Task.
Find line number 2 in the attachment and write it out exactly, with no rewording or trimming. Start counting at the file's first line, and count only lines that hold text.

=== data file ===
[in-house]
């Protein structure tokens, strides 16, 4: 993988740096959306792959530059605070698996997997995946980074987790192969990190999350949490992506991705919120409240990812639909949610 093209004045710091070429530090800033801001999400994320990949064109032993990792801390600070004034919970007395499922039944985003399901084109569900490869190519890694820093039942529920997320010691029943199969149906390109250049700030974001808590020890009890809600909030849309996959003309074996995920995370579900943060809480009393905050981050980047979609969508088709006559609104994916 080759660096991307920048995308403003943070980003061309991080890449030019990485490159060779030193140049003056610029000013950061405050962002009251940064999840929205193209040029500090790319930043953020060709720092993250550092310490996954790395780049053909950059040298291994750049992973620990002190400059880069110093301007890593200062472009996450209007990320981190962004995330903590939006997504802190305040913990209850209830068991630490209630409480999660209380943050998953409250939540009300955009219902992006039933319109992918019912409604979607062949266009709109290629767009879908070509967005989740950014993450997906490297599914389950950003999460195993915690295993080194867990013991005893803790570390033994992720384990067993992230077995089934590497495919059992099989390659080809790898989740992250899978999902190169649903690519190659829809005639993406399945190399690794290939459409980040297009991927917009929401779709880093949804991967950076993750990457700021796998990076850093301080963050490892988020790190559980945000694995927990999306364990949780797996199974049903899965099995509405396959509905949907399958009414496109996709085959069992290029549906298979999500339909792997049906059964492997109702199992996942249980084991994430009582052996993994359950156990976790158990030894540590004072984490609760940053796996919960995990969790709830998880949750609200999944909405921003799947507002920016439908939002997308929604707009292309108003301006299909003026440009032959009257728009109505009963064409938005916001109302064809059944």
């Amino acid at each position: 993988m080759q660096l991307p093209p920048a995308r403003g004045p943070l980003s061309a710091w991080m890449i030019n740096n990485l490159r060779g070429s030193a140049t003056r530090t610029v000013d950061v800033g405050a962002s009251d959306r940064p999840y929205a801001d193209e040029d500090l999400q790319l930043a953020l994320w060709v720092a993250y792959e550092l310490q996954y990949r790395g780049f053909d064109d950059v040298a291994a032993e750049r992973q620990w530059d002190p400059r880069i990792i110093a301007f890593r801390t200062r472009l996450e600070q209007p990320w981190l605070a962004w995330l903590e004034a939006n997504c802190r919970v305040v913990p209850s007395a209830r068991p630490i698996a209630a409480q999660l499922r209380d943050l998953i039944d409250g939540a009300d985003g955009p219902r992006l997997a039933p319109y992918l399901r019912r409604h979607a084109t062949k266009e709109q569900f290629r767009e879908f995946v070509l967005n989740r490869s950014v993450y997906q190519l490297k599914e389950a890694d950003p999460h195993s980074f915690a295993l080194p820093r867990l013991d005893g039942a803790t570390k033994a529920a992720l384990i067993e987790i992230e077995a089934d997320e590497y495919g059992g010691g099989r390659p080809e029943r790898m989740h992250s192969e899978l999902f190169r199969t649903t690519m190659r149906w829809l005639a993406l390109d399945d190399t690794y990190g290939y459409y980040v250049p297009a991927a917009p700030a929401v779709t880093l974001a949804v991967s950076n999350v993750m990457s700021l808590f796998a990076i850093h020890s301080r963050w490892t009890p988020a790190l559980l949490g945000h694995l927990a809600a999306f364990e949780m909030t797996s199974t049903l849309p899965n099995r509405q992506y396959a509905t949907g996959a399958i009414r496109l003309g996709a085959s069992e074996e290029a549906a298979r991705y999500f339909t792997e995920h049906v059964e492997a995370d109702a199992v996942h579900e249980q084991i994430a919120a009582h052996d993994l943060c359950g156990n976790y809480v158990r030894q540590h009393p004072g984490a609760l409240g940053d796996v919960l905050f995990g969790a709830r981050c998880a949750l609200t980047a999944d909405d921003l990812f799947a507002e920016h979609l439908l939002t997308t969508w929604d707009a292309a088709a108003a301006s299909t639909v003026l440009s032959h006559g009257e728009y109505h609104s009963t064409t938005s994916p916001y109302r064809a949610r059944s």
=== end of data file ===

């Protein structure tokens, strides 16, 4: 993988740096959306792959530059605070698996997997995946980074987790192969990190999350949490992506991705919120409240990812639909949610 093209004045710091070429530090800033801001999400994320990949064109032993990792801390600070004034919970007395499922039944985003399901084109569900490869190519890694820093039942529920997320010691029943199969149906390109250049700030974001808590020890009890809600909030849309996959003309074996995920995370579900943060809480009393905050981050980047979609969508088709006559609104994916 080759660096991307920048995308403003943070980003061309991080890449030019990485490159060779030193140049003056610029000013950061405050962002009251940064999840929205193209040029500090790319930043953020060709720092993250550092310490996954790395780049053909950059040298291994750049992973620990002190400059880069110093301007890593200062472009996450209007990320981190962004995330903590939006997504802190305040913990209850209830068991630490209630409480999660209380943050998953409250939540009300955009219902992006039933319109992918019912409604979607062949266009709109290629767009879908070509967005989740950014993450997906490297599914389950950003999460195993915690295993080194867990013991005893803790570390033994992720384990067993992230077995089934590497495919059992099989390659080809790898989740992250899978999902190169649903690519190659829809005639993406399945190399690794290939459409980040297009991927917009929401779709880093949804991967950076993750990457700021796998990076850093301080963050490892988020790190559980945000694995927990999306364990949780797996199974049903899965099995509405396959509905949907399958009414496109996709085959069992290029549906298979999500339909792997049906059964492997109702199992996942249980084991994430009582052996993994359950156990976790158990030894540590004072984490609760940053796996919960995990969790709830998880949750609200999944909405921003799947507002920016439908939002997308929604707009292309108003301006299909003026440009032959009257728009109505009963064409938005916001109302064809059944």